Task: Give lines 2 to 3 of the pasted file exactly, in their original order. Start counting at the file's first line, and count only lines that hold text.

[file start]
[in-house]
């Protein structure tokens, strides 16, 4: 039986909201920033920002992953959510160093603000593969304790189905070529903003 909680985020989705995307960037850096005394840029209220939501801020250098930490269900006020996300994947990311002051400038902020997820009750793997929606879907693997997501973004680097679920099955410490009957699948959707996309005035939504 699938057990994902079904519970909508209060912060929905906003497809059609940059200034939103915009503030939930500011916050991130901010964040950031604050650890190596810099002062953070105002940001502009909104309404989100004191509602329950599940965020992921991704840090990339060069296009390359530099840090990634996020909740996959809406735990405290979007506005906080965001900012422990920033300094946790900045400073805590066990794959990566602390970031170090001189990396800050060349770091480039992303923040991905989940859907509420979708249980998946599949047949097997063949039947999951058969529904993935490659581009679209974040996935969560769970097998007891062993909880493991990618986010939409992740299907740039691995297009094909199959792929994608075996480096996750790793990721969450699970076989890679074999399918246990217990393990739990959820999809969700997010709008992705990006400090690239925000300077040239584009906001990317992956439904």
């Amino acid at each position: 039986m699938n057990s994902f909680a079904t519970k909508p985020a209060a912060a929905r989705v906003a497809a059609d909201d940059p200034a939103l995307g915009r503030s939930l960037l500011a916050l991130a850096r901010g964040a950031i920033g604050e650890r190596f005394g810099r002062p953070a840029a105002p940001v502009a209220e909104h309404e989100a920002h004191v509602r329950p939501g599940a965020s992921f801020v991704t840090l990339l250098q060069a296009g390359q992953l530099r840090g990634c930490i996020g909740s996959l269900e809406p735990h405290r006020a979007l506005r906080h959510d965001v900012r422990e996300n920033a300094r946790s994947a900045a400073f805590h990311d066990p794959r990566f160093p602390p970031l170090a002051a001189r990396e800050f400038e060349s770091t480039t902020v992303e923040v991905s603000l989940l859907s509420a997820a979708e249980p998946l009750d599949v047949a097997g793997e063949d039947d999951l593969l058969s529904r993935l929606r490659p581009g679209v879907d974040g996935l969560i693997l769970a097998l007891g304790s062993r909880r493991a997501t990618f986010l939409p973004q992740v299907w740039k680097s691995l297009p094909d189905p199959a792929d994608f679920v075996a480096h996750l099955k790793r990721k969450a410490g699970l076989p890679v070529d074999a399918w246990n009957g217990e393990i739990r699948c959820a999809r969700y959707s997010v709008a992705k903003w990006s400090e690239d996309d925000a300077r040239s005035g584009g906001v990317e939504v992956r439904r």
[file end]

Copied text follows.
């Protein structure tokens, strides 16, 4: 039986909201920033920002992953959510160093603000593969304790189905070529903003 909680985020989705995307960037850096005394840029209220939501801020250098930490269900006020996300994947990311002051400038902020997820009750793997929606879907693997997501973004680097679920099955410490009957699948959707996309005035939504 699938057990994902079904519970909508209060912060929905906003497809059609940059200034939103915009503030939930500011916050991130901010964040950031604050650890190596810099002062953070105002940001502009909104309404989100004191509602329950599940965020992921991704840090990339060069296009390359530099840090990634996020909740996959809406735990405290979007506005906080965001900012422990920033300094946790900045400073805590066990794959990566602390970031170090001189990396800050060349770091480039992303923040991905989940859907509420979708249980998946599949047949097997063949039947999951058969529904993935490659581009679209974040996935969560769970097998007891062993909880493991990618986010939409992740299907740039691995297009094909199959792929994608075996480096996750790793990721969450699970076989890679074999399918246990217990393990739990959820999809969700997010709008992705990006400090690239925000300077040239584009906001990317992956439904």
């Amino acid at each position: 039986m699938n057990s994902f909680a079904t519970k909508p985020a209060a912060a929905r989705v906003a497809a059609d909201d940059p200034a939103l995307g915009r503030s939930l960037l500011a916050l991130a850096r901010g964040a950031i920033g604050e650890r190596f005394g810099r002062p953070a840029a105002p940001v502009a209220e909104h309404e989100a920002h004191v509602r329950p939501g599940a965020s992921f801020v991704t840090l990339l250098q060069a296009g390359q992953l530099r840090g990634c930490i996020g909740s996959l269900e809406p735990h405290r006020a979007l506005r906080h959510d965001v900012r422990e996300n920033a300094r946790s994947a900045a400073f805590h990311d066990p794959r990566f160093p602390p970031l170090a002051a001189r990396e800050f400038e060349s770091t480039t902020v992303e923040v991905s603000l989940l859907s509420a997820a979708e249980p998946l009750d599949v047949a097997g793997e063949d039947d999951l593969l058969s529904r993935l929606r490659p581009g679209v879907d974040g996935l969560i693997l769970a097998l007891g304790s062993r909880r493991a997501t990618f986010l939409p973004q992740v299907w740039k680097s691995l297009p094909d189905p199959a792929d994608f679920v075996a480096h996750l099955k790793r990721k969450a410490g699970l076989p890679v070529d074999a399918w246990n009957g217990e393990i739990r699948c959820a999809r969700y959707s997010v709008a992705k903003w990006s400090e690239d996309d925000a300077r040239s005035g584009g906001v990317e939504v992956r439904r």